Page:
You must display a set of text-based information, as efficiently and simply as possible.

The list is the key organizational and presentation method used on all sorts of mobile devices.

The Vertical List simply stacks individual line items one above the other. Only a few are visible within the viewport, but many, many more may be in the data set.


Text (at least is western languages) is what I refer to as "horizontally inefficient." It greedily occupies most of it's space in the horizontal axis, but also uses a lot of that space to do it, and very often uses an unpredictable amount of horizontal space. Two labels for otherwise similar items may be of very different lengths. "Joe Smith" is just as much a person as "Narin Jaroensubphayanont" but the two labels could not be more different.

Text cannot be easily repurposed to be signficantly narrower, at an angle or vertical. Vertical lists are lists of text, or text-centric lists with supporting information, such as Thumbnail Lists.

A Vertical List allows inefficient use of horizontal space by permitting each item to use the entire line. The width of the list may be the entire viewport, or a portion of it.

Items are then listed serially, using vertical space, also using either the entire viewport (minus Fixed Menus, Annunciator Rows, the page and list Title and so on) or a subset of it.


Most variations of the vertical list have notable interactive variations, so you can find them discussed as separate patterns:

Other variations are largely in visual display options, and are far too numerous to list.

You can add additional features to vertical lists to encourage their use, or increase the efficiency of the interaction. The most common are Location Jump, Search Within, and Sort & Filter.

Details are key to making the Vertical List work. Scrolling must be smooth, information must be clear and individual items must be well-labeled.

Interaction Details

Selection of an item in the list will perform an action, such as viewing details of the selected item.

Scrolling acceleration, even on scroll-and-select devices, should be used to allow covering large amounts of ground without resorting to other methods. Even if other methods are provided, the user may prefer this or may not discover them.

A "circular list" is one in which when the end of the list is reached, another scroll action will jump back to the other end of the list, or just continue without interruption. Circular lists are strongly encouraged, but dead-end lists that do not cycle back to the top may be a better choice for certain datasets, or for specific tasks. If the OS standard is for "dead end" lists, be sure to provide extra features such as Location Jump to allow easy return to the top.

Whether a circular or dead-end list, when the end of the list is reached, acceleration should be cancelled and the list stopped or slowed dramatically, to indicate a change.

Presentation Details

Lists, like all components, do not need to be full screen, if there is sufficient resolution. The list component must abide by the complete requirements outlined here, including titles, scrolling and labeling.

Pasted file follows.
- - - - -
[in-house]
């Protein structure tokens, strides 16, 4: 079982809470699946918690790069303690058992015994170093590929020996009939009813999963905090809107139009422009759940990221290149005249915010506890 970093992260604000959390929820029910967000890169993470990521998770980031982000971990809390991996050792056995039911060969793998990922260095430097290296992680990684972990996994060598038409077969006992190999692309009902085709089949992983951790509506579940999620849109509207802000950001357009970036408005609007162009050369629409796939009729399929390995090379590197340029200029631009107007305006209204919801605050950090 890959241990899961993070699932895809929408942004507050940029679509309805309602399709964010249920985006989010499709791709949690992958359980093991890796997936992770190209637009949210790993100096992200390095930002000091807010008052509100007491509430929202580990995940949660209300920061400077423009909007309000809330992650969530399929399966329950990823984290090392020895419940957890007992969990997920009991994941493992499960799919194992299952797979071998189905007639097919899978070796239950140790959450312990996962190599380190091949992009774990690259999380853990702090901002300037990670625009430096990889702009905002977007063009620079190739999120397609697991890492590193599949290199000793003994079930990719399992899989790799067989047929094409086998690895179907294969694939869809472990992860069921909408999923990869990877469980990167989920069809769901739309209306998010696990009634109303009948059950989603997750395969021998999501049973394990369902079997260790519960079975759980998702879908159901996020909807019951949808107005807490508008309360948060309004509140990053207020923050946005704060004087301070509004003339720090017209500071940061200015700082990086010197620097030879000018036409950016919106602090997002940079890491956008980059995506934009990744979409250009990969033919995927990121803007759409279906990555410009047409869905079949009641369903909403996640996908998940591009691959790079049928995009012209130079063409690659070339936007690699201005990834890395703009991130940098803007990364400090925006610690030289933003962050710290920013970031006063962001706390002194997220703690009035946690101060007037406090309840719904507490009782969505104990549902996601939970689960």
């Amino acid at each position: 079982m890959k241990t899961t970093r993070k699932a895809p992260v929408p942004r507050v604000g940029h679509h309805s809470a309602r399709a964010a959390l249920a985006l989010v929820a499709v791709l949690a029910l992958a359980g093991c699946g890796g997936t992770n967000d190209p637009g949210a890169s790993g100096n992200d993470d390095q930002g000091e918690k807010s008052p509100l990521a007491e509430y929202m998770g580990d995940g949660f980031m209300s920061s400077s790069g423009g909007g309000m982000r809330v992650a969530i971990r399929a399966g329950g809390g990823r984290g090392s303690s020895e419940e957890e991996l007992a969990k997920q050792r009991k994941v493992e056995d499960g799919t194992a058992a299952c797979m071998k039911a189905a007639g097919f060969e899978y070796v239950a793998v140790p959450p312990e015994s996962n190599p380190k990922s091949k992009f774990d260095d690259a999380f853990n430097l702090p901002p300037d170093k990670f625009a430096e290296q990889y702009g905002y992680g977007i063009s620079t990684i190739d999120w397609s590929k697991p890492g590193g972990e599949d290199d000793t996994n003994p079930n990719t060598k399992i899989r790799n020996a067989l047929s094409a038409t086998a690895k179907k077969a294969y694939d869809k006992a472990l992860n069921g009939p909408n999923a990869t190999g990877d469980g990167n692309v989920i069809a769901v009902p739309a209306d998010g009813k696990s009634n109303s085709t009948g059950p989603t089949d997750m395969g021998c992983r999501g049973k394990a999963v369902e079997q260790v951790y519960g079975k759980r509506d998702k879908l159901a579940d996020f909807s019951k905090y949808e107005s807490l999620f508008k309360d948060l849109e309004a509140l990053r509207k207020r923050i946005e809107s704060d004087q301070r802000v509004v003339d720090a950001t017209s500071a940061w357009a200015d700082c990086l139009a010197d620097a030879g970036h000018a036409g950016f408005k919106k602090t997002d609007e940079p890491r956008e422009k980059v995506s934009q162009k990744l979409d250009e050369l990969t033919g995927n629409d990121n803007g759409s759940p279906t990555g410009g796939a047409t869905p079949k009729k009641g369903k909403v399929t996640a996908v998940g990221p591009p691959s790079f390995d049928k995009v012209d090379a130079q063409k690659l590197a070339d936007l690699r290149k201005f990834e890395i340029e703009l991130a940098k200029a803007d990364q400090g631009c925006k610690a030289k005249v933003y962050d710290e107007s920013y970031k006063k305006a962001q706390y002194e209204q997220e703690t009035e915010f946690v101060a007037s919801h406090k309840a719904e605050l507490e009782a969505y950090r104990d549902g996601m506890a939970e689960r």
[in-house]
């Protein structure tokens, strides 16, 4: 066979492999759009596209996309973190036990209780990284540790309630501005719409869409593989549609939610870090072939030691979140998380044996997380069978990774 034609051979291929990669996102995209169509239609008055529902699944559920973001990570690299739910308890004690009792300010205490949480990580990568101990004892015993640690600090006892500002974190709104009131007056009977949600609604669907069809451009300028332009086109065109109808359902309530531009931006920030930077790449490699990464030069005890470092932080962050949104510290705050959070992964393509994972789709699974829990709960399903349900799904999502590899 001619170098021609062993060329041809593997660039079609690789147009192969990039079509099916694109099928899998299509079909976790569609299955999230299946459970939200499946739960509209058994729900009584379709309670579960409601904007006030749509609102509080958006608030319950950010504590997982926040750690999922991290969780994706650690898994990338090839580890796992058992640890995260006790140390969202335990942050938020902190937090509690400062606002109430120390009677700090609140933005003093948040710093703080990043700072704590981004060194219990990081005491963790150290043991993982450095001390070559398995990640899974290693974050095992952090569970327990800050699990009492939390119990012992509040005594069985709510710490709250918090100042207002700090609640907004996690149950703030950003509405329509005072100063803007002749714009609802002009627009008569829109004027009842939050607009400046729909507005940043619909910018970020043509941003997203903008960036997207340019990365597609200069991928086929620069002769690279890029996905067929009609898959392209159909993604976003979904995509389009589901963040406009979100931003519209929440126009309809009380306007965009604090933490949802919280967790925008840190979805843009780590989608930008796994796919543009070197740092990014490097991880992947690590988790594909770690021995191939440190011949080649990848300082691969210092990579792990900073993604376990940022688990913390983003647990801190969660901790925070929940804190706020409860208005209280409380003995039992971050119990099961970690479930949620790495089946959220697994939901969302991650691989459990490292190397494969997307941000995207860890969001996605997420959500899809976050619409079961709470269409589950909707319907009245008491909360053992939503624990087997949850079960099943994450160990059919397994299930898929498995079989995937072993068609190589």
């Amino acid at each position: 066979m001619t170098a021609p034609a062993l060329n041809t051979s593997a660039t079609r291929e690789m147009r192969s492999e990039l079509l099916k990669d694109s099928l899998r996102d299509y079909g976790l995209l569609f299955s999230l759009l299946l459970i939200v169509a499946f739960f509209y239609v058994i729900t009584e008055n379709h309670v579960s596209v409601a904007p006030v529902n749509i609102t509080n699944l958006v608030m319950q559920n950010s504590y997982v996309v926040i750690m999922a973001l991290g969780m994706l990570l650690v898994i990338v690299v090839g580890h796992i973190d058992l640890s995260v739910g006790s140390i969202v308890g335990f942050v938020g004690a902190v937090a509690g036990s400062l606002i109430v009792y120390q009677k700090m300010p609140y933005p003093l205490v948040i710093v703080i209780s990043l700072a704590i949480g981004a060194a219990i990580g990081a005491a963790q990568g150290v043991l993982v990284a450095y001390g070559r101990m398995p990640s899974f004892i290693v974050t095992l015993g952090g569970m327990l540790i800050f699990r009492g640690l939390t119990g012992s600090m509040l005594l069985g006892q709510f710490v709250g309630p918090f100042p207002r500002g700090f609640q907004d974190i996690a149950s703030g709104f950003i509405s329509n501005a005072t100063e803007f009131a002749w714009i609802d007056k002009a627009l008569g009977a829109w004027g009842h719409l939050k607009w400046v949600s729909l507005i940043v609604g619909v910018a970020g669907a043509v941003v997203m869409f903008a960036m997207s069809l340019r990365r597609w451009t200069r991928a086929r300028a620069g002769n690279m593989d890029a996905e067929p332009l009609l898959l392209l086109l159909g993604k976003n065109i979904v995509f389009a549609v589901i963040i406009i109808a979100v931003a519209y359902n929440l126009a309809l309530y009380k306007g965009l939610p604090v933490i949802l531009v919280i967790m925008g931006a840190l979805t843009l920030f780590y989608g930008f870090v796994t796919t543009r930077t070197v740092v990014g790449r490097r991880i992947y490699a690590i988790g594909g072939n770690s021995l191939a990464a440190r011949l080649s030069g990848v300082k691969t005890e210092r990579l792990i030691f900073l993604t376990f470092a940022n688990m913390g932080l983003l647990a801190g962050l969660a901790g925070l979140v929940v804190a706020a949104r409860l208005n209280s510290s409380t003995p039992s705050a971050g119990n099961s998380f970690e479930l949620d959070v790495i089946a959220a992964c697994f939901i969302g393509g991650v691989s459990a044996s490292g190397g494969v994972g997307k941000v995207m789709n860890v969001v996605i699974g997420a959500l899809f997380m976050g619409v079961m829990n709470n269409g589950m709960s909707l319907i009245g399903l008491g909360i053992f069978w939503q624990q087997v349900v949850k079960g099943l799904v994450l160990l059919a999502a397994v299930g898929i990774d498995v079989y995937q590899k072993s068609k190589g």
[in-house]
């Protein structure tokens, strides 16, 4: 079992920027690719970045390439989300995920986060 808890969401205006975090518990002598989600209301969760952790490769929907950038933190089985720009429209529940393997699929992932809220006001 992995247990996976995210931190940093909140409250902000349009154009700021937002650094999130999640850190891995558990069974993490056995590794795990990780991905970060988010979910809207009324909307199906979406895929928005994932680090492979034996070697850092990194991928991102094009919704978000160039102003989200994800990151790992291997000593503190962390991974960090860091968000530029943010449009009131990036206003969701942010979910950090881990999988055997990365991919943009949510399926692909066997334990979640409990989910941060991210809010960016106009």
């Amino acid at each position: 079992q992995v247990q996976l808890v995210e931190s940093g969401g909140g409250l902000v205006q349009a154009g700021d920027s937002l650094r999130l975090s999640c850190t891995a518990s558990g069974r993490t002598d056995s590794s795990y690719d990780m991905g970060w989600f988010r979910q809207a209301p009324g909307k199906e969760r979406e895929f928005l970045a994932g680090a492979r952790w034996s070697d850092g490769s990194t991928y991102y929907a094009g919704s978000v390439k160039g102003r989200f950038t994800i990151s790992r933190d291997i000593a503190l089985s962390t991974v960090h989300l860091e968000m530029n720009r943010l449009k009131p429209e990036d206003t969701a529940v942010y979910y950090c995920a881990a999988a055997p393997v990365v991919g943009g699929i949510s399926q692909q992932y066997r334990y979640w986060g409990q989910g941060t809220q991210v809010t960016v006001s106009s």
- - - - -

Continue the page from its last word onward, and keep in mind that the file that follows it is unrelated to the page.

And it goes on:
You should usually align text labels to the left, to assure the list can be scanned. The order should be clear from the label; e.g. if in alphabetical order by last name, list the last name first, or use subsidiary alignment so all last names are on a single column.

Additional information may be presented on a second (or third) line, but must be indented, smaller and/or reduced in contrast so the primary label line is clear.

Make sure the divisions between items are clear. This may be via divider lines, "greenbar" alternating colors, or simply enough space. The text itself can often form a suitable visual block, allowing surprisingly little white space to yield a suitable break between lines.

Use the Location Within widget to indicate the position in the list and the total list size. Naturally, scrollbars should be represented correctly, to indicate current position and give a sense of the relative size of the list. See the Scroll pattern for more details.

A break indicator, or top-of-list label, should usually be presented at the first item in the list, to indicate circular scrolling. Especially on smaller lists, users may not understand the total size and scroll past it many times.


Many lists, such as address books, may exist for the user with almost no content, or with many thousands of items. Be sure to consider all conditions when you make your design choices, and do not just pick one case. Also, be sure to consider the look and interaction of an empty list. Should it even be presented?

Lists should scroll smoothly, pixel by pixel. Do not scroll line by line unless this is a limitation of the equipment or OS in use. It rarely is anymore, so challenge your developers, and look at the documentation yourself, if they insist on doing it this way.

Similarly, never use page scroll. When the end of the viewport is reached, the next item in line will appear. Do not jump and load an entire page (viewport worth) of information, with the next selectable item at the top.

Use caution in selecting background and highlight colors. Make sure all users, in all lighting conditions can both read the text and differentiate between selected and un-selected items.

Next: Infinite List

Discuss & Add

Please do not change content above this like, as it's a perfect match with the printed book. Everything else you want to add goes down here.


If you want to add examples (and we occasionally do also) add them here.

Make a new section

Just like this. If, for example, you want to argue about the differences between, say, Tidwell's Vertical Stack, and our general concept of the List, then add a section to discuss. If we're successful, we'll get to make a new edition and will take all these discussions into account.

Vertical List (last edited 2013-04-10 23:57:34 by shoobe01)